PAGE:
Developing and Evaluating Trading Systems
Improved technology, more power. We would expect this to be good.
In fact, more power can enable us to do exactly the wrong thing.
This happens all of the time with the world’s most powerful computer, the human mind. A year ago we reviewed analysts who thought the market looked like a replay of the 1987 crash. This type of analysis crops up all of the time, often using old charts as evidence. With the power to search among thousands of choices, picking the time frame, and adjusting the scales, the human computer can "prove" nearly anything.
Those developing computer-based trading systems face the same problem. The modern software makes it easy to include many variables — too many!
Some Helpful Illustrations
Bill Rempel missed the Kentucky Derby by a few days, but his story highlighting horse race handicappers is excellent. A group of handicappers were tested, using gradually increasing amounts of information. The extra data increased their confidence, but not their performance! (Read the entire discussion.)
Bill discusses Occam’s Razor and points out the importance of reducing the number of independent variables:
I use this paring down or pruning technique at work as well as when
examining trading strategies or opportunities. My first question, when
faced with complex models, has for a long time been “I wonder how many
of those variables actually do most of the work?”
This is pretty convincing to us, since Bill sounds just like our own Vince Castelli. It is easy to develop a model using all of the available data and lots of variables. You will generate a perfect "post-diction" but not anything useful for prediction.
The result: Over-fitting and over-confidence, a dangerous brew!
Unfortunately, consumers of system strategies, including a few big-time "gatekeepers" we have met, have become accustomed to seeing eye-popping (and unrealistic) results. They apply an automatic discount, regardless of the methodology employed.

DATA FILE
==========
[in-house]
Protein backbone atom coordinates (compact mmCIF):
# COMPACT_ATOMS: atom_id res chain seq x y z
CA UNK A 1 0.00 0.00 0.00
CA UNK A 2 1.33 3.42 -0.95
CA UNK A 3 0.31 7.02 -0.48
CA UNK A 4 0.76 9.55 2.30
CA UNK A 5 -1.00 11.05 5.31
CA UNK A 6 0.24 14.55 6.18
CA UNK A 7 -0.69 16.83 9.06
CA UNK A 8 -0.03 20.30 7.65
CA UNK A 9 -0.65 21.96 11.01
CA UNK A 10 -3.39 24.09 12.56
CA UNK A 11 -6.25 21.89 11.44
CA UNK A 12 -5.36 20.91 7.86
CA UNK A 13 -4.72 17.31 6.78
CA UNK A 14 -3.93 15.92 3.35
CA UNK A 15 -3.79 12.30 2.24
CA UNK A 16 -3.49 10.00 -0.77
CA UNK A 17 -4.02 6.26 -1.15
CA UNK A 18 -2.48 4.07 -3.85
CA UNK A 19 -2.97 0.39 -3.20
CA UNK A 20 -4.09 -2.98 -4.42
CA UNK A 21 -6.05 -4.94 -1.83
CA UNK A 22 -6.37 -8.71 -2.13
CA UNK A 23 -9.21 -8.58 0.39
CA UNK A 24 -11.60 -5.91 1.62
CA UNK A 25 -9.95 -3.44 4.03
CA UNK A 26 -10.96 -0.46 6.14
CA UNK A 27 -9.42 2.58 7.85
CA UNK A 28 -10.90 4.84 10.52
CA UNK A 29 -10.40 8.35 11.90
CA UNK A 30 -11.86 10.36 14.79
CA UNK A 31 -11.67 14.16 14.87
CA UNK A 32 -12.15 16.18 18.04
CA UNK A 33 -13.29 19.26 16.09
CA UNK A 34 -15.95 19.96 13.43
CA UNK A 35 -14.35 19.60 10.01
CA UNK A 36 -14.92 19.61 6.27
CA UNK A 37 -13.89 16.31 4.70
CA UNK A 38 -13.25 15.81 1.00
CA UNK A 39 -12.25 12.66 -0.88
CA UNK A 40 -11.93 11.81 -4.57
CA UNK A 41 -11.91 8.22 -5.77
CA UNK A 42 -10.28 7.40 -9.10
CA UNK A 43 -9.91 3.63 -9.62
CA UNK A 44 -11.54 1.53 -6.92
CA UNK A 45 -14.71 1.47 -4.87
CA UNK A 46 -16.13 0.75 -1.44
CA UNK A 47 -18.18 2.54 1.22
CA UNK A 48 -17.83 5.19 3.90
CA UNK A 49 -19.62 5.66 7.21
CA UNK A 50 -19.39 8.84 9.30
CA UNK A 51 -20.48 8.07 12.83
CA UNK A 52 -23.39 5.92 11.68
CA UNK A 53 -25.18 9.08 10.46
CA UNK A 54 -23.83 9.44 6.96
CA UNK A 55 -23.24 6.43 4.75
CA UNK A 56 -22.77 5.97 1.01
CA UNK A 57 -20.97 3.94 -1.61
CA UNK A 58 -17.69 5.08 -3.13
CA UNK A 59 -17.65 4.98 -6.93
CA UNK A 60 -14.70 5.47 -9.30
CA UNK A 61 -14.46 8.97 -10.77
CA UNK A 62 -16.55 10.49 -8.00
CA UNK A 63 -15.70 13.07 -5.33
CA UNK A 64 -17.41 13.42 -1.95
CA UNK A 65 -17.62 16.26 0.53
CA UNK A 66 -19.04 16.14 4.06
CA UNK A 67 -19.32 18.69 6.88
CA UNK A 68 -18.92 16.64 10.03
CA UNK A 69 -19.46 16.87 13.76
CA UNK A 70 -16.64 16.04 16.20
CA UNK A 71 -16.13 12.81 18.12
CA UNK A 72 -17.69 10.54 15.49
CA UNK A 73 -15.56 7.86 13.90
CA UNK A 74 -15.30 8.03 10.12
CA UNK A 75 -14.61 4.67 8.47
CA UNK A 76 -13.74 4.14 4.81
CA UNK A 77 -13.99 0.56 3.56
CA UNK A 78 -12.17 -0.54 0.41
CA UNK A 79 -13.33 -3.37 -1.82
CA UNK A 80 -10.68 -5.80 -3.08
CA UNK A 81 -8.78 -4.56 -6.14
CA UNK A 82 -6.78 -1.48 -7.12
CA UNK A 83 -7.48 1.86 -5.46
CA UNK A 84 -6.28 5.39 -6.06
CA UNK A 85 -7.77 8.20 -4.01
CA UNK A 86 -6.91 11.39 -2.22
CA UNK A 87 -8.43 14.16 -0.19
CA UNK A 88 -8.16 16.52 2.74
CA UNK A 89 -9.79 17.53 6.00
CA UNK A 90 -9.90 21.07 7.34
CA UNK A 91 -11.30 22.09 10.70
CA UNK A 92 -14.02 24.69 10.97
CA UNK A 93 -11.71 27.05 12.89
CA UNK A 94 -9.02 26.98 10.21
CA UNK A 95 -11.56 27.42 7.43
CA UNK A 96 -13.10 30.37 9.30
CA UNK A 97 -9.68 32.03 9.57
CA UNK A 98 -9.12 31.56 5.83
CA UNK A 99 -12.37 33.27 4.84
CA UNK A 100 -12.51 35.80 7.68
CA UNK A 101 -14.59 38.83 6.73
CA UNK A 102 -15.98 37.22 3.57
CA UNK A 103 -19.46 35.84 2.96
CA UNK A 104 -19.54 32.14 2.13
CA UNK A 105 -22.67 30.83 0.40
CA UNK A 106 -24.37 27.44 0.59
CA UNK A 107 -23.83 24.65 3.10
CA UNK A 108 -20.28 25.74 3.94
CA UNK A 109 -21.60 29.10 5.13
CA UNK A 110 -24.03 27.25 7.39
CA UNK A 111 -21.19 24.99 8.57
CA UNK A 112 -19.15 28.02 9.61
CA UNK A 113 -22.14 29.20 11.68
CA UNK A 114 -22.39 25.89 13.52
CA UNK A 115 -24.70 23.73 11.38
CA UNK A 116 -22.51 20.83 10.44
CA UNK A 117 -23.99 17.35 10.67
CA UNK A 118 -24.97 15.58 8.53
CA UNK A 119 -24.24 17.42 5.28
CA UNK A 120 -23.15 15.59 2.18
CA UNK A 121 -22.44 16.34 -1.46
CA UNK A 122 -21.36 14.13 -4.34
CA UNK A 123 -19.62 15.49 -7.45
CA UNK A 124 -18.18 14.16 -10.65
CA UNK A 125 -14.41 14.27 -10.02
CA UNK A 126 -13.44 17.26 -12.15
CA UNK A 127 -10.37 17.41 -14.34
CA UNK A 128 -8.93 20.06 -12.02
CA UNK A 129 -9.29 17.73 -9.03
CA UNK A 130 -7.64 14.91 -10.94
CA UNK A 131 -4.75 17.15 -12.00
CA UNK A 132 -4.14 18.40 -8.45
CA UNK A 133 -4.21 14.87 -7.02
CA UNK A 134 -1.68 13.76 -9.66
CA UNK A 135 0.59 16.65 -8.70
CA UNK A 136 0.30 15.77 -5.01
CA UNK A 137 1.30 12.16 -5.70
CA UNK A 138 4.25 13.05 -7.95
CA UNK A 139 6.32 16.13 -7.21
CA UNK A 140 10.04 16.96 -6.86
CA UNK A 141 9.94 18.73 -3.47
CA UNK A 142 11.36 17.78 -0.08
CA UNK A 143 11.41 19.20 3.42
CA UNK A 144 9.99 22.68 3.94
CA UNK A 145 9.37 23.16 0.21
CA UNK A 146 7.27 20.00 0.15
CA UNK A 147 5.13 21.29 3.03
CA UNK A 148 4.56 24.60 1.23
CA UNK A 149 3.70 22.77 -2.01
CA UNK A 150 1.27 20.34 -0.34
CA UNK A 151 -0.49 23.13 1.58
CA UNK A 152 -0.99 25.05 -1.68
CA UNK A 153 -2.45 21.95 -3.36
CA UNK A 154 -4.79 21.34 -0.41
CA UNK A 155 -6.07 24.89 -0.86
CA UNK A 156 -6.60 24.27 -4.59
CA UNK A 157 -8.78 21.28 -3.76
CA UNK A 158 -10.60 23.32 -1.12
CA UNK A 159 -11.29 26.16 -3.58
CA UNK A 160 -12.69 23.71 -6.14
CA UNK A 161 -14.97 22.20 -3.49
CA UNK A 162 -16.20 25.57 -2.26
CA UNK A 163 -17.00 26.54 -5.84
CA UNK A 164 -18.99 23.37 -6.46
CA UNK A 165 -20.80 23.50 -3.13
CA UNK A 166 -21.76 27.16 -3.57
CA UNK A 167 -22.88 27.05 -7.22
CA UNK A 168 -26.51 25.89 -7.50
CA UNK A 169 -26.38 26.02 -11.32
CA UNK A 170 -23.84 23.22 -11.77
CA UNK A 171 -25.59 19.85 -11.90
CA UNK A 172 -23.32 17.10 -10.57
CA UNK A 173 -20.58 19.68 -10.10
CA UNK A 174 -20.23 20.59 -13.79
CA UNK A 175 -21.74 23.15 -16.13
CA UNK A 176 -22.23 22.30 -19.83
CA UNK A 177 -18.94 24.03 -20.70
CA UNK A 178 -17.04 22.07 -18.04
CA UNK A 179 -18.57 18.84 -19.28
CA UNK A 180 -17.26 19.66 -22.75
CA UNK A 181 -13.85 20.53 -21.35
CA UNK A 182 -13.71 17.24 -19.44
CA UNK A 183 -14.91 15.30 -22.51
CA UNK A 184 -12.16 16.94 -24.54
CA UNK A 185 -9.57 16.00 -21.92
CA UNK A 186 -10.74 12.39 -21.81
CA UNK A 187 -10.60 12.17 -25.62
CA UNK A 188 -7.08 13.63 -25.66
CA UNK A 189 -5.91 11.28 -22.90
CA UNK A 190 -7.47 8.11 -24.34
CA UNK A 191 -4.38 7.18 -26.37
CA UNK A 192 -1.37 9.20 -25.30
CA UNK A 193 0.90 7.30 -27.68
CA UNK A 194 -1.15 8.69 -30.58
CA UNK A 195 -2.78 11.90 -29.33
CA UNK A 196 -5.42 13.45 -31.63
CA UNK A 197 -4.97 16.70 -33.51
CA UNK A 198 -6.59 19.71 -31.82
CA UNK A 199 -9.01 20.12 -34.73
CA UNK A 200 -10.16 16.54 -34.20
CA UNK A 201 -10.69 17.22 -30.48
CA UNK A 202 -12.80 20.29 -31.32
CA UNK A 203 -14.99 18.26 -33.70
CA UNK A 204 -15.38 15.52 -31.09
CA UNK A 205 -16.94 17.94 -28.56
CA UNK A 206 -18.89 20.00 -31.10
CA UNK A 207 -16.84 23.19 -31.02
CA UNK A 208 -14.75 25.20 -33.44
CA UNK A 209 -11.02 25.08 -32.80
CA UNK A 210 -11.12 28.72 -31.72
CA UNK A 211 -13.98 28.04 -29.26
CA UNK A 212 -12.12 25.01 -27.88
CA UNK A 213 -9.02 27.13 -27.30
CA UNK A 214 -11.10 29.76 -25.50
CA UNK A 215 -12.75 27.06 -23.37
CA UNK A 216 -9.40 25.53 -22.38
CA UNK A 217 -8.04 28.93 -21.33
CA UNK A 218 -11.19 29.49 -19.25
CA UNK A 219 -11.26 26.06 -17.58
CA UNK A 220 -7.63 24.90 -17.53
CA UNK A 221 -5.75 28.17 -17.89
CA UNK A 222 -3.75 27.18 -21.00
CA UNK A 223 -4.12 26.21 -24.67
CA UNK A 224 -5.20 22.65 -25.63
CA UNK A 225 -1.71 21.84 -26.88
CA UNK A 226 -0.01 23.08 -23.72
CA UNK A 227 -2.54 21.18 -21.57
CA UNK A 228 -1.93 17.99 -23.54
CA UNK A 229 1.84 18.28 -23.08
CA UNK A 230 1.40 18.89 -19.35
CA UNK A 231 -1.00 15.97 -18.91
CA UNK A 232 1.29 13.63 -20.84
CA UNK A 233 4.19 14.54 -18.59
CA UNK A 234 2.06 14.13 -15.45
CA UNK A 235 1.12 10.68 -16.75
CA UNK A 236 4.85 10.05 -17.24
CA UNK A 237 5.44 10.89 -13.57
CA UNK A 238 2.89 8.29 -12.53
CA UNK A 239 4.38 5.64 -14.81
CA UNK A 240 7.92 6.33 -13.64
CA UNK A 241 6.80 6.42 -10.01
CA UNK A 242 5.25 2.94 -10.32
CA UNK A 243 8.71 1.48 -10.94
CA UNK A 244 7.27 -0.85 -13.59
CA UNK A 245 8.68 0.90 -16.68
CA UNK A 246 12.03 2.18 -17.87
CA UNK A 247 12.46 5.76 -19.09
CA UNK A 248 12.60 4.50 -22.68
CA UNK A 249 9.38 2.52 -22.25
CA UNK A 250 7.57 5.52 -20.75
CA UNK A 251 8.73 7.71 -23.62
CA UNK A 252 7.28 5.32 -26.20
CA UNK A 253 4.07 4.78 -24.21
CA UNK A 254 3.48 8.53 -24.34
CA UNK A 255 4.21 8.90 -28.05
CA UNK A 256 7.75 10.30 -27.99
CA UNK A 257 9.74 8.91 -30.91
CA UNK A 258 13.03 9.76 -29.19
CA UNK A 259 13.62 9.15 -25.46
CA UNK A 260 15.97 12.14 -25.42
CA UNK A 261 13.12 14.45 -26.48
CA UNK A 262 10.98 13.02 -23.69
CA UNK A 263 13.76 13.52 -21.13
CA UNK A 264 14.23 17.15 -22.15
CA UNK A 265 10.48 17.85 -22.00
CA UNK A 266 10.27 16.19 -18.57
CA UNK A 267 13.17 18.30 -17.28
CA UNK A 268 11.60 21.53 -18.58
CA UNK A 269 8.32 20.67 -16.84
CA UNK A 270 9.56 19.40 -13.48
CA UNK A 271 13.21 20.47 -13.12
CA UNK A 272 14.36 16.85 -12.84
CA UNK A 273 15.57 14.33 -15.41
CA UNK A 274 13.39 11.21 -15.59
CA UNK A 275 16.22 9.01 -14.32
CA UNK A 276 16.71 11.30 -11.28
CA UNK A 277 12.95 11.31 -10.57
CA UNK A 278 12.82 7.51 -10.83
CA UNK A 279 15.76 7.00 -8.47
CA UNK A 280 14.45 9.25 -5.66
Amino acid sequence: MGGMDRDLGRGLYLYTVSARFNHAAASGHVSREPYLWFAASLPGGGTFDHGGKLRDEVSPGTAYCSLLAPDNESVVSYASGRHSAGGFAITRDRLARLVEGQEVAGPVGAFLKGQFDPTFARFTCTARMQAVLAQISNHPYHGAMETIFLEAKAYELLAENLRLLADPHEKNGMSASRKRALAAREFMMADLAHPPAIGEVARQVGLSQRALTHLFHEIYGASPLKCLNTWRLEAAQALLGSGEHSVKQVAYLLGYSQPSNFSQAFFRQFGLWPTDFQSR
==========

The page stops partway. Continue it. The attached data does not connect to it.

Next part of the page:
The TCA Model Applied to the S&P 500
For the purposes of comparison, the chart below shows our TCA Model (Trend, Cycle, Anticipation) as applied to the S&P 500. Without giving away the store, we can say that the model uses a relatively small number of variables — some designed to choose between trend and cycle, and others representing indicators for each. Much of the power comes from advanced techniques for filtering and smoothing data, thereby improving signal to noise. The chart below is not a back-test, but the signals actually used in trading during the last year.
A key point is that the model gets the investor into the market to enjoy the big moves. The cost? There are some losses at times of rapid changes or churning.
Finding the big moves is very important. Some traders have trouble joining in when the market has already made a move. They are reluctant to "chase." It is difficult to show gains when missing the big rallies.
Anyone interested in trading systems should join us as regular readers of The Rempel Report, where he updates and reports on several interesting trading systems. One of these is similar to our own sector rotation approach.
Each Thursday (a day late this week) we share with the investment community a recent report from our ETF ratings. We have been doing this in real time for eight months. Our purpose is partly to gain visibility for the approach (free report available on request), but also as information for other ETF traders, and most importantly to provide a laboratory for others trying to develop trading systems. We discuss the issues surrounding system development in many of the articles in this series.
As we noted last week, we have expanded the ETF universe, and we seek more additions. Adding more targets is helpful, as long as they can be shown to have characteristics suitable for one’s model.
The current ratings show some dramatic changes from recent weeks, and include one of the new ETF’s, KOL.